Interest rate cuts would ease housing supply constraint, Fraser suggests

Cuts to interest rates in Canada may lead to better housing supply, Housing Minister Sean Fraser suggests.

Fraser told reporters in Ottawa on Tuesday that based on conversations he’s had with housing developers, his feeling is that stalled projects will begin to move forward if that happens.

“Don’t ignore the impact that interest rates have on restricting supply as well,” he said.

“My expectation is if we see a dip in interest rates over the course of this year, a lot of the developers that I’ve spoken to will start those projects that are marginal today, but will actually pencil out six months from now if interest rates were to take a dip.”

Fraser’s comments come as Canada’s housing market is showing early signs of recovery, with several realtors telling Reuters last week that pent-up demand, a chronic shortage of homes, a spike in rents and hopes of an interest rate cut may fuel a rally in the sector.

The Bank of Canada’s policy interest rate has sat a five per cent since July 12, and Governor Tiff Macklem said on Jan. 24 conversations at the central bank have shifted from debating whether interest rates are high enough, to how long the central bank needs to keep rates at current levels.

However, the central bank has not yet indicated if and when cuts to interest rates are coming.

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Many economists are predicting that interest rate cuts will begin in April or June, but Macklem has explicitly said interest rates alone can’t “fix” higher shelter cost, which is one of the biggest contributors to inflation.

Regardless, some buyers are already coming out of hibernation.

John Pasalis of Realosophy Realty told Reuters that a three-bedroom townhouse his company listed for $828,000 last month in Newmarket, Ont., received 40 offers and sold for $1.06 million.

“All of these multiple offers … are working now because demand is a lot higher than in the fall,” Pasalis said.

Mike Moffatt, founding director of the Place Centre, a think tank focused on sustainable housing, said demand “is going to absolutely explode when rates come down and first-time homebuyers can start qualifying for mortgages again.”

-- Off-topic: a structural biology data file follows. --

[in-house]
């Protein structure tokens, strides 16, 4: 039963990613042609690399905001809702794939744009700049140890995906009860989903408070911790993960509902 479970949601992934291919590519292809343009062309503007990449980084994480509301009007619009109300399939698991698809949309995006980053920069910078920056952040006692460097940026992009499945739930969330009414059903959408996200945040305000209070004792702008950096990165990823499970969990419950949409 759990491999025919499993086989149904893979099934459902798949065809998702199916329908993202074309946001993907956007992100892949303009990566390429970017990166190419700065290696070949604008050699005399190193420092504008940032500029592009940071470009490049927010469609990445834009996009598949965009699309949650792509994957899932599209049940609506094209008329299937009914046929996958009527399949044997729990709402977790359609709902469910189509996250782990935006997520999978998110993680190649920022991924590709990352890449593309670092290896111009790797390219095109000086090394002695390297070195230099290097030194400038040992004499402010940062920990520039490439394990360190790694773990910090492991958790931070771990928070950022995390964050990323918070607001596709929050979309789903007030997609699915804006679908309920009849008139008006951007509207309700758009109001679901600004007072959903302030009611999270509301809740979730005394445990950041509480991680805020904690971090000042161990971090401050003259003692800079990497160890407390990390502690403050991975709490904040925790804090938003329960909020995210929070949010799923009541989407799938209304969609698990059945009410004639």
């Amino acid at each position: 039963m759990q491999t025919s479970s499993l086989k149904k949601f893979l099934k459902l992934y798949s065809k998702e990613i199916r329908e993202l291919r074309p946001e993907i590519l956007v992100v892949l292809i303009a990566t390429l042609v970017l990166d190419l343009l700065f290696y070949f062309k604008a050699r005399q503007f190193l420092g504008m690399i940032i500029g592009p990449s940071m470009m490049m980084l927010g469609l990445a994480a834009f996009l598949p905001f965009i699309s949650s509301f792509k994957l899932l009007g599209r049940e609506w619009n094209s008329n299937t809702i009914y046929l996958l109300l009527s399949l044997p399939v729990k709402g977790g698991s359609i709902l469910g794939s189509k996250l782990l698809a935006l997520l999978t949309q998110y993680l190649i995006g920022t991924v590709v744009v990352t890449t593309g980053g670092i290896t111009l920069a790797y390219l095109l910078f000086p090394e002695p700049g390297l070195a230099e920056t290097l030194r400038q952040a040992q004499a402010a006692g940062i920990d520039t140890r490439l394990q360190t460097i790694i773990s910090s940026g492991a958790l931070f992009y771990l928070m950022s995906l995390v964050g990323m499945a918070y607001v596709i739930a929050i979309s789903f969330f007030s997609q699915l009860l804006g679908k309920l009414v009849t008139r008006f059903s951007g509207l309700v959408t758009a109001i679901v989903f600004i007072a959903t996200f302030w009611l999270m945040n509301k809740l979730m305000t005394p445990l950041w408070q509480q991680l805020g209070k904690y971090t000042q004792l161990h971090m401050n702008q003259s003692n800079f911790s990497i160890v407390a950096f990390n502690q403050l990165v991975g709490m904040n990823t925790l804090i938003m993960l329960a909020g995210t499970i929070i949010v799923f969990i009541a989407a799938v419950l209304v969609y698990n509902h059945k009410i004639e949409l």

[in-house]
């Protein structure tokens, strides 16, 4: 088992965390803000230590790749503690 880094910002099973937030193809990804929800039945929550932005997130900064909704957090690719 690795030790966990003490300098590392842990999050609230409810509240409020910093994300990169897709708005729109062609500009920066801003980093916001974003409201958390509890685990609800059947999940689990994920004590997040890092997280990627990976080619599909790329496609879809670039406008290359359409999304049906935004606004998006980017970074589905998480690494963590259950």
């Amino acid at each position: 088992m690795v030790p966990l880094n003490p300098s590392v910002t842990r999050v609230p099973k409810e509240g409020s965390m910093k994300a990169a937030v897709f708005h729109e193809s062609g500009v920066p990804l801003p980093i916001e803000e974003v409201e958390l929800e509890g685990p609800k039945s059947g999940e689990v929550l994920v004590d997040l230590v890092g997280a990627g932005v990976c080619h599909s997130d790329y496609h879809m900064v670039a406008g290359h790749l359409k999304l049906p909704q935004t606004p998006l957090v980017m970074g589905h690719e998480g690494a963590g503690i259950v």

Despite that, the Canadian Home Builders’ Association (CHBA) said in an August report that high construction costs and rising interest rates have been hurting developer confidence in the market.

Two out of three builders told CHBA that they’re building fewer units, while 22 per cent of developers have fully cancelled projects in recent months.

Canada will need to grow its housing stock by an average of 315,000 units every year between now and 2030 to meet demand, said Robert Hogue, assistant chief economist at the Royal Bank of Canada.

“That’s more than a third above the pace of housing completions in the past few years,” he said.

Ottawa has introduced a slew of measures to boost housing supply, including reviving a war-time housing program that offers pre-approved designs to developers.

Fraser said Tuesday regardless of what happens with interest rates, the federal government is focused on helping to increase housing supply.

“We need to make it easier to build at the municipal level by ensuring that we’re getting bang for our buck on the infrastructure investments that we make, and putting incentives to reduce red tape. We need to invest in affordable housing. We need to grow the capacity of the workforce to build the homes that are necessary,” he said.

“Regardless of where the rate of interest sits today or six months from now, the actions that we take today are going to be identical. We need to do everything we can, as quick as we can, to build as many homes as we can, and that’s going to be true today and six months from now, regardless of what may happen in the interest rate environment that we’re dealing with.”

— with files from Reuters

&copy 2024 Global News, a division of Corus Entertainment Inc.


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